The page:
Our final player review is reserved for the big man himself. A.J. Hammons had an excellent senior season that could be capped tonight if he wins the Kareem Abdul Jabbar Award for the nation's best center. He is one of five finalists, and the award will be announced live on ESPN2 tonight during the College Basketball Awards Show.
It seems odd that we are saying goodbye to AJ. We have seen him morph from shy freshman into A.J. HAMMONS DESTROYER OF WORLDS. He finished this year as a First Team all-Big Ten selection, the B1G Defensive Player of the Year, an honorable mention All-American, and more. In a few months he will be drafted and start his long awaited NBA career. It is just a damn shame he never won an NCAA game.
14.9 ppg, 8.0 rpg, 1.1 apg, 2.4 bpg
Hammons leaves Purdue with his fingerprints all over the school record book. With 1,593 points he ranks 17th in scoring, just two points behind Jaraan Cornell. His 930 rebounds is third in school history and also gains him entry into the 1,500-750 club with Robbie Hummel, JaJuan Johnson, Brad Miller, Joe Barry Carroll, Walter Jordan, and Terry Dischinger. He is the ninth player to average more than 10 points per game in all four years of his career (the last being Hummel) and he is the eighth player to finish with 300 points or more in all four seasons. His 343 blocks is second all-time and was just 6 short of Joe Barry Carroll's record. In fact, if not for at least six games missed in his career, he gets it. He and Carroll are the lone members of the 1,500-800-300 club for points, rebounds, and blocks. He also finished with 104 assists, making him, by my knowledge, the ONLY member of the 1,500-800-300-100 club.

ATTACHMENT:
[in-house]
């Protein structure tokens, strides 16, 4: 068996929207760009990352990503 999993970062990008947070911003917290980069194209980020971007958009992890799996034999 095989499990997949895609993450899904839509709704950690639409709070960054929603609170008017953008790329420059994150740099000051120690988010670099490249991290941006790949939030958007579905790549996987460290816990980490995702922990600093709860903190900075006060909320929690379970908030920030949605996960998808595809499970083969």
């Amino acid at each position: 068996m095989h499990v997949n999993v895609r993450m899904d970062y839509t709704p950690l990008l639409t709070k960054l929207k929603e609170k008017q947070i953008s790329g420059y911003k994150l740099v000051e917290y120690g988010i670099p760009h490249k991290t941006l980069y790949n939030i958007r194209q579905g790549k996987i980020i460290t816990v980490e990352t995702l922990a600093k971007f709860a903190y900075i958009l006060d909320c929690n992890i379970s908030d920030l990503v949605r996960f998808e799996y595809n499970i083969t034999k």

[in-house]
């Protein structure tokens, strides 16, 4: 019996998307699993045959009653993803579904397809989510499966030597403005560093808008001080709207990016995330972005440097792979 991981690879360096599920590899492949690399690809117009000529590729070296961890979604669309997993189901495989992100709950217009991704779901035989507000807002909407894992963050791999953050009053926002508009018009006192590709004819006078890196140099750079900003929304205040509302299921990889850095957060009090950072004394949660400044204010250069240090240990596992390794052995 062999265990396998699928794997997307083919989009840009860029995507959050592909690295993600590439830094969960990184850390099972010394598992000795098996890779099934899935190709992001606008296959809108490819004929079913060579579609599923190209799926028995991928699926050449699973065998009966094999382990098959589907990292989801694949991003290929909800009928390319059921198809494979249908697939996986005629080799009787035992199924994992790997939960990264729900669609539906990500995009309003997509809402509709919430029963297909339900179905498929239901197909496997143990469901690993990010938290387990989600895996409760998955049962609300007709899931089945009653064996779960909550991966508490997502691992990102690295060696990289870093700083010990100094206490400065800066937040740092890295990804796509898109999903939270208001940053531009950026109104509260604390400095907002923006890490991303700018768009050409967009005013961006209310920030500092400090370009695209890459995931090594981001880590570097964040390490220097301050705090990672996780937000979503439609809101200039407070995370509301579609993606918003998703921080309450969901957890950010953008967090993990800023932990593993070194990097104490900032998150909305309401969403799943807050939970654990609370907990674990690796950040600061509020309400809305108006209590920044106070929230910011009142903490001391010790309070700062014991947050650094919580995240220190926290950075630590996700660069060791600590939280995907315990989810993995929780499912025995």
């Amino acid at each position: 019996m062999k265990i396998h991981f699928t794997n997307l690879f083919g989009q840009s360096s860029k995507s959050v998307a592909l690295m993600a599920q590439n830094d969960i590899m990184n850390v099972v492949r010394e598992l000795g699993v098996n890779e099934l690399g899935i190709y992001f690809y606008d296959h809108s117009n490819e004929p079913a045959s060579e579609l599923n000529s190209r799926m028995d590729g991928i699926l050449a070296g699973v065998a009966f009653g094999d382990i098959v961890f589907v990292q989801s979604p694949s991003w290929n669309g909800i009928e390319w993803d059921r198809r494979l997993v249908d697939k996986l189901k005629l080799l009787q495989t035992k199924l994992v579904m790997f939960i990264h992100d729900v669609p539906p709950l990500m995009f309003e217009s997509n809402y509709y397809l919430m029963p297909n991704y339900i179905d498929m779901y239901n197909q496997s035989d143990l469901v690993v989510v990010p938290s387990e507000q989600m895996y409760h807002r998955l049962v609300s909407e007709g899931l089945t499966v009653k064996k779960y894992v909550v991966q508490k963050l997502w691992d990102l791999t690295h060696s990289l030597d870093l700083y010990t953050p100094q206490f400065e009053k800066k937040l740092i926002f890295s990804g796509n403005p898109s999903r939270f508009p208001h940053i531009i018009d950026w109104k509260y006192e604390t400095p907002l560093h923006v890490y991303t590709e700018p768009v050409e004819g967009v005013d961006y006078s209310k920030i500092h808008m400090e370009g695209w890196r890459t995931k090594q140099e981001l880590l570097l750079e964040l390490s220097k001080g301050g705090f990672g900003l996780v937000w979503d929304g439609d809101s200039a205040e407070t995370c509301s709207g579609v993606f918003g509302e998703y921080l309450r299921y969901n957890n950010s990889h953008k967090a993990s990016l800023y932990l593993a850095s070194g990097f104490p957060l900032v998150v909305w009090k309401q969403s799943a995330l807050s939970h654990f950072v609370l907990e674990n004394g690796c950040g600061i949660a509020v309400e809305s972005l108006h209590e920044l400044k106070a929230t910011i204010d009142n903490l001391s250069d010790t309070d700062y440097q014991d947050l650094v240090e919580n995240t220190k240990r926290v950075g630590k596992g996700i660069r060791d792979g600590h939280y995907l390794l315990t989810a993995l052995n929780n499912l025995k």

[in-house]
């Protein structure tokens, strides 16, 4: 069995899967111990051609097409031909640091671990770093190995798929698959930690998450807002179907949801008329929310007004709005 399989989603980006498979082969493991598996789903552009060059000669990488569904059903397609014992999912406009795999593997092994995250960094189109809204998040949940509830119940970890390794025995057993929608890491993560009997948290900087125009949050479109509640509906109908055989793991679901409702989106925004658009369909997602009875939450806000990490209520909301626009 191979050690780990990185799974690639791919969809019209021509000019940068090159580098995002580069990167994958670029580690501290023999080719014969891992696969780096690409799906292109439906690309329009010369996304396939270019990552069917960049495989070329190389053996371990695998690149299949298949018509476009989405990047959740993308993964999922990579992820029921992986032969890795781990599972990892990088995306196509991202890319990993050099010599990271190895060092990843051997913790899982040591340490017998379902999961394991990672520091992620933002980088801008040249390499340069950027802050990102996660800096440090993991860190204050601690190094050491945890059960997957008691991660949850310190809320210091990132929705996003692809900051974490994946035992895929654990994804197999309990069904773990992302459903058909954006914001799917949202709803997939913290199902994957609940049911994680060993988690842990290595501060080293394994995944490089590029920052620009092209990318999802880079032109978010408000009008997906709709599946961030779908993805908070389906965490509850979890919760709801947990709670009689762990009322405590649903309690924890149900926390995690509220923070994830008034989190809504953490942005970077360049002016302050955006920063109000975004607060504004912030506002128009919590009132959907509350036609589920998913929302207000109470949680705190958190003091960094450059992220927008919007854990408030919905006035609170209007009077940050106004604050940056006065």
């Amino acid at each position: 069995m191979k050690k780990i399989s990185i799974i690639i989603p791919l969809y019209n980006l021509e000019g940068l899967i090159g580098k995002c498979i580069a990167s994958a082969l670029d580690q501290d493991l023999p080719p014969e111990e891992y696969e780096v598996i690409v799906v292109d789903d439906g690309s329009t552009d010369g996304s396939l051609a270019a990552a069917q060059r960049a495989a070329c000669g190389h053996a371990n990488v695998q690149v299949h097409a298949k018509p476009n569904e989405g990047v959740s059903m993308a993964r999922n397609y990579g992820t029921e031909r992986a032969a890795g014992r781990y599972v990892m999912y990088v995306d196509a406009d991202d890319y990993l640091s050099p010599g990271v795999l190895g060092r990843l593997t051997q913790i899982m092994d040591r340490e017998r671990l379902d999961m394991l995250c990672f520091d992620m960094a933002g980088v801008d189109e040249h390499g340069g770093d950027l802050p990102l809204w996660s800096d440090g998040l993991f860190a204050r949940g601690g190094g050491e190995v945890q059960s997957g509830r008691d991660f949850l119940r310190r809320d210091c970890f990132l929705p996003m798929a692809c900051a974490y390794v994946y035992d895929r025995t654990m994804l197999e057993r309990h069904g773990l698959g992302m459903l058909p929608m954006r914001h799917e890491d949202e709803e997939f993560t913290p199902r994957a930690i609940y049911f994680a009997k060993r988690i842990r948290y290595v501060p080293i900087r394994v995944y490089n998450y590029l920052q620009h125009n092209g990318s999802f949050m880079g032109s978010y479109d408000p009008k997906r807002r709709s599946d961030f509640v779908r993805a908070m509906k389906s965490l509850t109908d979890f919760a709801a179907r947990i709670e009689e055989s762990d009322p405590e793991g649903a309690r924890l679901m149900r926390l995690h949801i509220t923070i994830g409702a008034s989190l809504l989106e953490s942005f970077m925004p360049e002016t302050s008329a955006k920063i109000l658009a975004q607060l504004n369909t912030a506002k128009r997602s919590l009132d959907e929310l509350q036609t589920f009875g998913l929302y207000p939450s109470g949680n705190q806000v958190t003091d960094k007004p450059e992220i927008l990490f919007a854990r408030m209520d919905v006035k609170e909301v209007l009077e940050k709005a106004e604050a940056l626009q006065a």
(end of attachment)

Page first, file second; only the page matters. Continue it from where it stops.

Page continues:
That's just his career. This season alone he was one of the best players in America, if not the nation's best center. He was hitting field goals at a near 60% clip and even stepped out to hit six threes in 11 attempts. He had a career high for free throw percentage, rebounds, and assists. His blocks were down, but that can be attributed to teams being absolutely terrified to challenge him defensively.
Even in his final game you could see how good he was. At first I didn't think he had a good game. Little Rock sold out to prevent him from getting the ball and he didn't even score a field goal in the final 20 minutes. That alone is a travesty that should have been remedied by Painter by calling timeout with 2 minutes left in regulation, with the lead slipping away, and saying, "I don't care what it takes. Get AJ the ball on every damn possession from here to the end." That didn't happen.
AJ still had a monster game of 16 points, 15 rebounds, 6 blocks, and 3 assists. He was absolutely unstoppable, yet we still didn't use him enough often when it mattered most. This wasn't even his best game. Among the highlights:
- A 24-12 night at Pittsburgh in the ACC-Big Ten Challenge where he basically said, "You can sell out to stop me, but my boy Ryan Cline will bury you. Oh, by the way, you can't stop me."